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Dodge Dump 3500

Discussion in 'Ram Trucks' started by sgoalie23, Aug 20, 2005.

  1. sgoalie23

    sgoalie23 Member
    Messages: 62

    I am currently looking at purchasing a used truck for mulch and plowing. Right now i can't afford more than $20,000. I saw a 97 Dodge 3500 diesel dually, mason dump, and plow. I have some questions pertaining to the truck. First, is a PTO dump better than an electric dump? If it is, how so? Also, since i don't see many dodge dumps in my area (90% fords) is there a reason for it? Also what particular type of diesel engine is in a 97 dodge? Are there any faults with that particular diesel engine? And lasty, I have heard the Dodge's aren't reliable for plowing, mainly, front ends basically breaking, Is this true, or will the 3500 handle fine for plowing?

    Thanx in advance,

  2. cet

    cet PlowSite Fanatic
    Messages: 7,257

    First PTO is much better then electric. It will be quicker and more reliable. I will run off the transmission.
    I had a broker plowing for me with a '97 Dodge 3500 with a 12' stake dump box. It was standard and diesel..This truck was used for 6 years plowing and it was a daily delivery truck for house trim. It still has the original clutch.
    I drive a 2000 Dodge dually cab and a half. It has plowed for 3 years, commercial plowing. This spring I had to replace upper and lower ball joints, one wheel bearing, main wear bar and brakes all around. I have a 9' plow with sides. It is very heavy but I can move a lot of snow quickly and this truck makes good money.

    As for the engine in your '97, it will have a 5.9 Cummins,12 valve. This engine should be great. I always worry about buying a truck that has all ready been plowed. Some guys beat the crap out of them.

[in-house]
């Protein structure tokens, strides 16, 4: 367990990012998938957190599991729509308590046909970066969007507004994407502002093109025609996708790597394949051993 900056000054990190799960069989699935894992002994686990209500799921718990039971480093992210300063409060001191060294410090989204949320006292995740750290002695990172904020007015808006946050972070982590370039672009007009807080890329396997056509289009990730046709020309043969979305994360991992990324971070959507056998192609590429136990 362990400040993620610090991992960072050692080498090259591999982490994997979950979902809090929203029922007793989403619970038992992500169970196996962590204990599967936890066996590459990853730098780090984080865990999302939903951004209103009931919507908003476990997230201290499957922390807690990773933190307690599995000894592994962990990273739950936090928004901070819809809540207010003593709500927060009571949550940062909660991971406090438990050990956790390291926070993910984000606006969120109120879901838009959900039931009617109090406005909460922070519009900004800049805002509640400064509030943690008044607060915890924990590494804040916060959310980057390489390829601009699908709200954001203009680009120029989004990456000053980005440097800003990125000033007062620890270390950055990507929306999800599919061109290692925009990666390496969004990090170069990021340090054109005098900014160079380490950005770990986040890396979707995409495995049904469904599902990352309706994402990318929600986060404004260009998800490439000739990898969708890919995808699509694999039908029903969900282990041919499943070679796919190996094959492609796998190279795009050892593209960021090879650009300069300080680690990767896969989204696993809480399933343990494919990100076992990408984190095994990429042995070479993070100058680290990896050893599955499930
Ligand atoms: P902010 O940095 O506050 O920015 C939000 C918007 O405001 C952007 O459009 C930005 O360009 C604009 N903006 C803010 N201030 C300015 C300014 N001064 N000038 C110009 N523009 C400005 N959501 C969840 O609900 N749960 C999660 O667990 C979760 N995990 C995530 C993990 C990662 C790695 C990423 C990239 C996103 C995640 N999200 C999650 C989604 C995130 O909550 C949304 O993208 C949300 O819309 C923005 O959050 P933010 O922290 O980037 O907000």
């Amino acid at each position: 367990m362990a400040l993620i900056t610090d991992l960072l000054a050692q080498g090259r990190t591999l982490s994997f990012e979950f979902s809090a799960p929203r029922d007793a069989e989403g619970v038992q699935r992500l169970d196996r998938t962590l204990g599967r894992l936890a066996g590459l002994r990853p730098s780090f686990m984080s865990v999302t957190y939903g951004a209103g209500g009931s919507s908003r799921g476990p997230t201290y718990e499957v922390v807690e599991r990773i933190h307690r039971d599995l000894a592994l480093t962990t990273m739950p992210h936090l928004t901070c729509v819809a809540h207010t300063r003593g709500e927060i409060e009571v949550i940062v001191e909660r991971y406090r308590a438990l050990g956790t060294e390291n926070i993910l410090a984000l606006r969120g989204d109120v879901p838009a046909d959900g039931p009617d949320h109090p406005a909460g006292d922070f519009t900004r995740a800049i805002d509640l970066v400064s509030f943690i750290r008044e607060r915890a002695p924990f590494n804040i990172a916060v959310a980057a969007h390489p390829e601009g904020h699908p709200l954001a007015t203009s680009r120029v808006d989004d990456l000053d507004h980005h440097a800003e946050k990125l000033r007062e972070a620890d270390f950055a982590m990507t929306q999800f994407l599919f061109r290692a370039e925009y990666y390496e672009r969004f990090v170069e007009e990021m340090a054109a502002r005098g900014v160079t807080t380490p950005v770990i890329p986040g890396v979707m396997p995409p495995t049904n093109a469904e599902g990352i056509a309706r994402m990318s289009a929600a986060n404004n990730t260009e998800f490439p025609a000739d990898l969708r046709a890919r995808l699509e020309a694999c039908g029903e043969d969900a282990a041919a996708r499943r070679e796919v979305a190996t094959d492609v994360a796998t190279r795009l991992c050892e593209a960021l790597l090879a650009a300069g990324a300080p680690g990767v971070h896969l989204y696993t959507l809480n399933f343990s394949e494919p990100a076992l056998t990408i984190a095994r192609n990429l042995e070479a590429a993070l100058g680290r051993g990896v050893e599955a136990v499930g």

In your area you will see more Fords because of pay load(IMO). Your Dodge will have a 11,000lb GVW. The Fords should have between 12,000 to 19,000lbs depending on the model. If you are looking to haul mulch you will not need a large payload and the Dodge may work well. It will most likely get better fuel mileage then the larger trucks as it will have a smaller rear end.
    It is a great truck and if it was going to have transmission problems it probably all ready had them.
  3. derekbroerse

    derekbroerse 2000 Club Member
    Messages: 2,377

    The PTO dump setup should be more powerful, as it is driven off the engine/tranny. A 1hp electric motor can't compete with xxxhp of the truck. The electric is more convenient, as all you do is push a button--no engaging the PTO first etc. Either would be fine, but for a larger dump a PTO system would be better in case you get overloaded a bit. My GMC has an electric powerpack but the bed is only 9'. I can load that as heavy as I want and it has never even whimpered... mind you, a dump is only as good as its components. I have a very heavy-duty scissor-style hoist, I think it was designed for bigger dump beds. If I recall, it used a 5" diameter cylinder, so it is a little slow (with a PTO style you could just throttle up a bit) but has plenty of oooomph.

    a '97 Dodge should have the older 12 valve Cummins diesel. They are rock solid as they are really more of a 'medium duty' engine, ie: school busses, delivery trucks etc. They are also quite efficient. the 24 valve version came out the next year and is significantly more powerful, but for most people a regular 12 valver is plenty. You can always get a chip or a turbo-reprogramming kit if you want more.